androidsmall Native x86 version of Android to be seeded to developers

Gone are the days where the Android OS can only be found pre-installed on smartphones: a fairly high-ranking staff over at Intel has revealed that developers can soon expect a native x86 port of Android to play with “at some point this summer”. So when can we start buying an Android-powered netbook?

androidsmall Native x86 version of Android to be seeded to developers

Are you bored of running Windows or Linux on your x86/x64 boxes at home or at work? If so, just bear with it for a little longer, because Intel has promised that developers will soon get access to a special, native x86 version of the Android OS which is currently being used in smartphones and ARM-based tablets today.

Said to be based off the curent Android 2.2 release (also known as Froyo), the x86 branch of Android is currently mantained by Intel, and the company has promised that the code used to the native port will be fed back to a branch set up in the Android master tree, thus giving developers full access to the resources they need to develop for the x86 port of Android.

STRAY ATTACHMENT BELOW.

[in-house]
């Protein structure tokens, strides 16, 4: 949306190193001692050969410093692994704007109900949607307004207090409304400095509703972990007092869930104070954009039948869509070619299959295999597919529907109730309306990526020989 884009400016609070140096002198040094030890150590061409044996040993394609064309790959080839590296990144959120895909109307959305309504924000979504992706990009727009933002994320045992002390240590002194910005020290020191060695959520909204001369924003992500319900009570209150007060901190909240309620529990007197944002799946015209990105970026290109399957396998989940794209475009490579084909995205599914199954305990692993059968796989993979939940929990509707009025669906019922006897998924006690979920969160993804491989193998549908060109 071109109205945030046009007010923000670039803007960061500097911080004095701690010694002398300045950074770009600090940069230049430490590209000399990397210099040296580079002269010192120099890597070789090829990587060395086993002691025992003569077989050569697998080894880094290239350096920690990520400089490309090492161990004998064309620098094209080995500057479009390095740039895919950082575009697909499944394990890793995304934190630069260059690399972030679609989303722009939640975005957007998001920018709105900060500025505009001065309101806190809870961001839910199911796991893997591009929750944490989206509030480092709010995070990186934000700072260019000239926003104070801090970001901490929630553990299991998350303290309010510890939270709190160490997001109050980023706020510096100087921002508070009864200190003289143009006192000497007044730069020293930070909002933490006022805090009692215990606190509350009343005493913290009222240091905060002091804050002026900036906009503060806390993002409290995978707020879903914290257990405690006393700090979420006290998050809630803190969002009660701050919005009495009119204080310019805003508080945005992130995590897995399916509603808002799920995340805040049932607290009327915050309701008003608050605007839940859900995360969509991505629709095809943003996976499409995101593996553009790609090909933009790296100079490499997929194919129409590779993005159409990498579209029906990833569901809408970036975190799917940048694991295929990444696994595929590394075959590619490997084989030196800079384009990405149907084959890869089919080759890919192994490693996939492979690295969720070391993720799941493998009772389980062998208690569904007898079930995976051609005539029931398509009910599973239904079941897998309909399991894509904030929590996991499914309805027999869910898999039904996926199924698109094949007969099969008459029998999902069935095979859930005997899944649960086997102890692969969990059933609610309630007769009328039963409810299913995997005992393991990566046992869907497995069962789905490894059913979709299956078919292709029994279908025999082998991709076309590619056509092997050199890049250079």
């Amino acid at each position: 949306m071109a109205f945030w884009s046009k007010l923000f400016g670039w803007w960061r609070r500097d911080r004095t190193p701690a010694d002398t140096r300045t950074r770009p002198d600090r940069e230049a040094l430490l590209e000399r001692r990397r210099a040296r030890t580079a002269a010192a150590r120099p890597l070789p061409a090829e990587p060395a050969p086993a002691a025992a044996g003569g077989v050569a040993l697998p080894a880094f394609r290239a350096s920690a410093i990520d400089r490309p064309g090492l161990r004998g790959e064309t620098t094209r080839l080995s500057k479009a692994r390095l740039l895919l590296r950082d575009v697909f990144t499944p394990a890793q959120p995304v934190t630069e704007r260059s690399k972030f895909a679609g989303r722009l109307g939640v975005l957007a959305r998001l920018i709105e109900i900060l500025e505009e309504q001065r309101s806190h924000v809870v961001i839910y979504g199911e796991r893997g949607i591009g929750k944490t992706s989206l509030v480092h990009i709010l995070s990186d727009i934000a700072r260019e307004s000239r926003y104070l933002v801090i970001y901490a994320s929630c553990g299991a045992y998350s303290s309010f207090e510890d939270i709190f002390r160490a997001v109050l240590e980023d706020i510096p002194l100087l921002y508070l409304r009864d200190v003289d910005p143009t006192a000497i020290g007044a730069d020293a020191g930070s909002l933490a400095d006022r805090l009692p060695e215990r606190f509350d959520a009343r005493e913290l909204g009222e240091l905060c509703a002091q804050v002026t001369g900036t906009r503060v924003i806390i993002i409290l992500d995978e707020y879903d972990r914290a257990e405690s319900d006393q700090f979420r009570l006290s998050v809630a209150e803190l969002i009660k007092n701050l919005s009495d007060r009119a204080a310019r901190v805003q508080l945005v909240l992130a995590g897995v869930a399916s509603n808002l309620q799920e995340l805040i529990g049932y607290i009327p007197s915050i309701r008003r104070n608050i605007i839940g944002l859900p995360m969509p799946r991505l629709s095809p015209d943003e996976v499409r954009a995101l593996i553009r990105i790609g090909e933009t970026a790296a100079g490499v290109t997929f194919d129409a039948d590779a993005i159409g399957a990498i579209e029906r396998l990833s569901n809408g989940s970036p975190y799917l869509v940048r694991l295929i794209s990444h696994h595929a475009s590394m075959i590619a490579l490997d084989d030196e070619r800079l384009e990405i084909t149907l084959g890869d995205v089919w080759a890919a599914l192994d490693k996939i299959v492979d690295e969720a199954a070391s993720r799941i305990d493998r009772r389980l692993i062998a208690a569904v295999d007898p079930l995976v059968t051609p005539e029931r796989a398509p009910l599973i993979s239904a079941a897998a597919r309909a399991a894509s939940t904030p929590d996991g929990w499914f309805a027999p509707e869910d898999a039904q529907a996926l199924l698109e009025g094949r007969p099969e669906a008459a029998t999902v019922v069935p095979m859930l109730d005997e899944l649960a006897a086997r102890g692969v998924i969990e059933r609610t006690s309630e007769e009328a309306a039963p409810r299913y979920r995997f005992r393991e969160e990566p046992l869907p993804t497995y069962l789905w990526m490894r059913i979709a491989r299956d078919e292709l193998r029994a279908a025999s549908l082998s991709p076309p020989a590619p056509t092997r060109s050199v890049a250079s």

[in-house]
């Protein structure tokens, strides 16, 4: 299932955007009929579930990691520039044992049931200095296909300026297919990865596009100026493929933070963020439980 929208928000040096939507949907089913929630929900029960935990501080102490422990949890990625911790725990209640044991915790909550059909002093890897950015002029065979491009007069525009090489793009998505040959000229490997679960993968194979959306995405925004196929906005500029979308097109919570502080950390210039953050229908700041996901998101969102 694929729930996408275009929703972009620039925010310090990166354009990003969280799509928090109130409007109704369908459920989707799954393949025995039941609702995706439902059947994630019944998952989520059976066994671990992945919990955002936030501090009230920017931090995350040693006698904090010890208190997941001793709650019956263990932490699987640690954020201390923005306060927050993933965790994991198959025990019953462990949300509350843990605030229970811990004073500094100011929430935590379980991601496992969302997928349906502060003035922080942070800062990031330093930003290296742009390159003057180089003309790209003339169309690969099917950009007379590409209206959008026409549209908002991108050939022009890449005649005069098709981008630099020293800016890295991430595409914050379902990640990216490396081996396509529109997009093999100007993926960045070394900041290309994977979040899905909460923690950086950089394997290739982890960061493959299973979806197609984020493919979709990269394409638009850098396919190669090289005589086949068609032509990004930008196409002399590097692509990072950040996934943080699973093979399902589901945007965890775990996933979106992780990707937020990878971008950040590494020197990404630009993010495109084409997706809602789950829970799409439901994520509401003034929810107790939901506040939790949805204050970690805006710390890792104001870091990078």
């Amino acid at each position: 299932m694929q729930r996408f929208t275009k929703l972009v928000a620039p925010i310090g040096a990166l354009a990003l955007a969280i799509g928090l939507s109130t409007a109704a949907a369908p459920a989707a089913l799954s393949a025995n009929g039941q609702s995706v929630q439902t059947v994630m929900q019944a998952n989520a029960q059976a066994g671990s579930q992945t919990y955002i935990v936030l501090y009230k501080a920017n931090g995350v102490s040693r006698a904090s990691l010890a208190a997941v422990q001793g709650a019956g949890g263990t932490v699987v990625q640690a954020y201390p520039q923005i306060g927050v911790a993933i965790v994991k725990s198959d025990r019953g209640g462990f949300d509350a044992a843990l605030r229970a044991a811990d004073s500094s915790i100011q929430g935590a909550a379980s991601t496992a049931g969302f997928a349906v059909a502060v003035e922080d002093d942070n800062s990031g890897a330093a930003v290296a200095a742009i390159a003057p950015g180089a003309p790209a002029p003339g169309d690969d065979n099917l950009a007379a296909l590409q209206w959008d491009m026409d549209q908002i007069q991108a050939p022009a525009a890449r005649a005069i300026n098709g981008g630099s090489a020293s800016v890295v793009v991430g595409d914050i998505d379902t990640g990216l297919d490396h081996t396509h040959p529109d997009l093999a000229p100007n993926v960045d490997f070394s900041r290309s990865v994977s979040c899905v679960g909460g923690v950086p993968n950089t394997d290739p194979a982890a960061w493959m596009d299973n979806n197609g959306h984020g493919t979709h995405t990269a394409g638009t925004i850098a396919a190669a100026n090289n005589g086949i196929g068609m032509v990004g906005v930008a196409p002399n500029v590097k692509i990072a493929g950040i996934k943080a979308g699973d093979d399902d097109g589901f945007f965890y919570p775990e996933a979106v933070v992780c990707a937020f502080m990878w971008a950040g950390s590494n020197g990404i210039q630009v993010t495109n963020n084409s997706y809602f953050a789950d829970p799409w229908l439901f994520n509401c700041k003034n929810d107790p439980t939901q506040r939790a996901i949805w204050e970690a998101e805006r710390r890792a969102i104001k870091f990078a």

Renee James, Senior VP for software and services at Intel, claimed that the port will be “available this summer to developers”, and that porting Android over to x86 was not as tricky as they had originally thought it would, as the company had prior experience in working with the Linux kernel.

However, it is interesting to point out that little to no mention was made about x86 Android’s compatibility with AMD’s processors even though both companies produce x86 chips. Of course, it might be possible that Intel may be attempting to pull a Moblin with the x86 port of Android by supporting only its Atom processors while locking AMD’s alternative out of the loop, but that’s only speculation.

Of course, we’re hoping that this means more x86 tablets, notebooks or desktops running on Android in the near future, if only because Windows have gotten kind of boring after having been using it for more than a decade. But until then, we’ll be perfectly content with doing our work on Windows 7 and Internet Explorer 8.

Source: APC via Engadget